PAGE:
Best of luck!
posted by Lutoslawski at 5:54 PM on November 26, 2009

B12 and the other B vitamins are a factor in energy levels, among other processes (it can be a factor in depressive episodes, too). Check and make sure your multiple vitamins (do you take a multivitamin, or just a lot of single vitamins??) are giving you B6 and B12. If you aren't already taking anything with B vitamins, a B-complex vitamin might help. I can't say for sure since I don't know the other supplements you're taking. Vitamin D is also important, like opossumnus mentioned above.

Also check out what specific times of day you feel the most bleh. If that time is 1.5 hours after breakfast, and you always eat a frozen waffle with lots of maple syrup, you may want to add some protein to your breakfast (smoothie/protein drink/soy 'sausage' links/whatever you like). If it's in the evening, something else might need to be changed around.

Lastly, take notice of any food cravings you might have -- sometimes you can get good clues from that.

(I'd also suggest that this might just be a coincidence . . but just keep informed . . you could start a simple food journal if you want to keep better track of things.)
posted by oldtimey at 6:02 PM on November 26, 2009 [1 favorite]

Pintapicasso makes a good point about iron. Make sure spinach is one of the vegetables you consume regularly, and don't forget nuts. Also, what bonobothegreat and Ashley801 said.
posted by Hdog at 6:10 PM on November 26, 2009

Might just be that you're used to much higher energy-density foods. You have to eat much more volume of vegetables and grains to get the same amount of food as a steak. Perhaps you're just not used to eating that much food, so you're low-level hungry all the time? Just a theory.

Perhaps if you posted some representative meals from your day so we can see what you're eating, it might help us armchair-diagnose the problem.
posted by Salvor Hardin at 6:46 PM on November 26, 2009

It could be a coincidence, a mild bug. It could also be that you're not eating enough calories. This is surprisingly common when people first go veg. Also, are you eating a lot more raw food? I know a lot of people get energy from a raw or mostly raw diet, but I feel like crap unless a certain percentage of my food is cooked, and served hot.
posted by zinfandel at 7:51 PM on November 26, 2009

I think it's too early for this to be any kind of deficiency - iron, B12, whatever. There are two possibilities that seem realistic to me:

1) You're coming down with something - total coincidence.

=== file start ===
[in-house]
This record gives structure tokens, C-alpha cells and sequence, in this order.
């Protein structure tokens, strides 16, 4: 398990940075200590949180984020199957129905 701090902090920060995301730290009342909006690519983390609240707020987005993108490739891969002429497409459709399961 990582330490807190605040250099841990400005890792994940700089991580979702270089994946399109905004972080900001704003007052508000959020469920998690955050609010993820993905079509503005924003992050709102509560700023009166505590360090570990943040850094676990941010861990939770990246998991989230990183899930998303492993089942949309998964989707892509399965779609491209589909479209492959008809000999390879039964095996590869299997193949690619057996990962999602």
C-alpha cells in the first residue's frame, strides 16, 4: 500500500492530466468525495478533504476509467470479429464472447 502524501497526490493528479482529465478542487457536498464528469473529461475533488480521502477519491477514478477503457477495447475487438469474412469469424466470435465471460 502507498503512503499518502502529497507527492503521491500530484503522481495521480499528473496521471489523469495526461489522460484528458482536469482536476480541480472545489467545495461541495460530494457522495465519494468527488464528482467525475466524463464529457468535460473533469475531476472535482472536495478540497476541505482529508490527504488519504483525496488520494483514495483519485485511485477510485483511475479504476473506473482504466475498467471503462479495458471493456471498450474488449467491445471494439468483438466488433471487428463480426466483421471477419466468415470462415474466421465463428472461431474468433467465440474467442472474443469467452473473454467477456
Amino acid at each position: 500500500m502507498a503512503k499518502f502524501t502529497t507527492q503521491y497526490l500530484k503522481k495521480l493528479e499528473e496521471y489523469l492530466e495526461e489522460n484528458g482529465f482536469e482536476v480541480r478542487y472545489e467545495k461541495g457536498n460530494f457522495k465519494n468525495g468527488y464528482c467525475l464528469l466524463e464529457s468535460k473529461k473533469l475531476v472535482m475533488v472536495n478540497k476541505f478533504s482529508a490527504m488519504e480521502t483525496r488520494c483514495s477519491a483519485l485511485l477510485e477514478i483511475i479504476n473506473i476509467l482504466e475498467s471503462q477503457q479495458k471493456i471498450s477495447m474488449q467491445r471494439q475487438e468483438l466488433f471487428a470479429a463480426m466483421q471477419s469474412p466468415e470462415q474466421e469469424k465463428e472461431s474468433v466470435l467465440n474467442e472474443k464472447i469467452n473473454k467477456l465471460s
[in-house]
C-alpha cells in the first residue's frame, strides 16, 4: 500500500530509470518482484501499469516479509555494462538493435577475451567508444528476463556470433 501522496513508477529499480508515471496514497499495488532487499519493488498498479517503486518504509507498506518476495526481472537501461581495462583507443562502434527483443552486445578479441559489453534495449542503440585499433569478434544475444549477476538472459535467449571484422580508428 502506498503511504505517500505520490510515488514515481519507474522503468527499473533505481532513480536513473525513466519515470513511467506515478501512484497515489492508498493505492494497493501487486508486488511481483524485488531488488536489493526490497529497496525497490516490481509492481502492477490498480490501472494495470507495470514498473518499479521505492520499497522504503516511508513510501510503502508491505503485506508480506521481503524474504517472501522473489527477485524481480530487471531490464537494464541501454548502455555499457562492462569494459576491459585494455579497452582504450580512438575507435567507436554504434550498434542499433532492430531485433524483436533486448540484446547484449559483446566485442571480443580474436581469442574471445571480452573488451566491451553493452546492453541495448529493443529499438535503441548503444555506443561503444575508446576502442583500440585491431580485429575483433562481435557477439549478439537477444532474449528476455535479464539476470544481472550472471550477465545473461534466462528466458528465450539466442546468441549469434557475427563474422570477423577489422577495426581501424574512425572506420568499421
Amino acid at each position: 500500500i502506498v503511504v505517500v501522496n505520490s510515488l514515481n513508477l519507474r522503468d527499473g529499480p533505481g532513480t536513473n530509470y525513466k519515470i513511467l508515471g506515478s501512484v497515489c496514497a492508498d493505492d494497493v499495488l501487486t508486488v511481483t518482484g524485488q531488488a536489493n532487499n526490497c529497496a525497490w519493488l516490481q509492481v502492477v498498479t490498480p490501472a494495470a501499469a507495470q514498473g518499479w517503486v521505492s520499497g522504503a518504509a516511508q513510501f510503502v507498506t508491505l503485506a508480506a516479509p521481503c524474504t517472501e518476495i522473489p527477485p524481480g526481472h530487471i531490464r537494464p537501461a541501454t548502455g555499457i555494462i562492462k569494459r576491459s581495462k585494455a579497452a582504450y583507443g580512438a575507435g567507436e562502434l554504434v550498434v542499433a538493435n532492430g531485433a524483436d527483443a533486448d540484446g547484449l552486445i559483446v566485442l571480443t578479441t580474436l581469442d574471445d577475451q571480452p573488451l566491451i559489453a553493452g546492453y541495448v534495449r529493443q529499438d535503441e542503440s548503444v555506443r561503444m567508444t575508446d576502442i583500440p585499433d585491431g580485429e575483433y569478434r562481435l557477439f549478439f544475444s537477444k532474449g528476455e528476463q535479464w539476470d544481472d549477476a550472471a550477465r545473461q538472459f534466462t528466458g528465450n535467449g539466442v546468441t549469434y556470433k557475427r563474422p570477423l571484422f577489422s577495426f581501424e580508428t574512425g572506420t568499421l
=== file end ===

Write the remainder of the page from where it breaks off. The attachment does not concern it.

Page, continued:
2) You're eating something new (or more of something old) that doesn't agree with you. Possible culprits (that tend to cause discomfort for a lot of people) include beans, soy products, increased or different dairy products, meat substitutes such as seitan (wheat protein) or Quorn (weird fungus thing).

And congratulations on your new-found vegetarianism!
posted by serazin at 8:53 PM on November 26, 2009

There's no reason for you to be taking supplements if you are eating plenty of fruits, grains, and vegetables. Make sure you're getting enough protein. At most, take a multi-vitamin once a week or two. High doses of certain vitamins can lead to health problems.
posted by whiskeyspider at 9:28 PM on November 26, 2009 [1 favorite]

If you are a man, it's not a lack of iron. Men need very small amounts of iron in their diets, and iron supplements are actually detrimental to otherwise healthy men.
posted by NortonDC at 11:29 PM on November 26, 2009

Could be anything from the *multivitamin* you're taking - who knows what they put into it - which chemicals that you might be allergic to. What kind of veggies and fruits are you eating? Are they organic? Are you washing them sufficiently? With what?

You possibly could be coming down with something. All it takes is one person in the market to handle the produce who has a cold - you take it home, it's not washed well - and the illness gets past on to you. Not saying that's the case - but have I stressed washing the produce enough? Get a good non-toxic veggie/fruit cleaner. Or make it yourself. There are enough recipes on how to do that online. One with GSE is good.

Lastly, and this is the stance that most take when transitioning - is that many people experiencing the *detox syndrome* which essentially is your body detoxing from all the stuff you put into it x amount of years prior to going vegetarian.
posted by watercarrier at 12:47 AM on November 27, 2009

This is not any kind of deficiency after two weeks. In the unlikely event that you did get vitamin deficiency (through extremely poor diet balance), this would take quite some time to occur, i.e. I believe it is measured in years not weeks or months.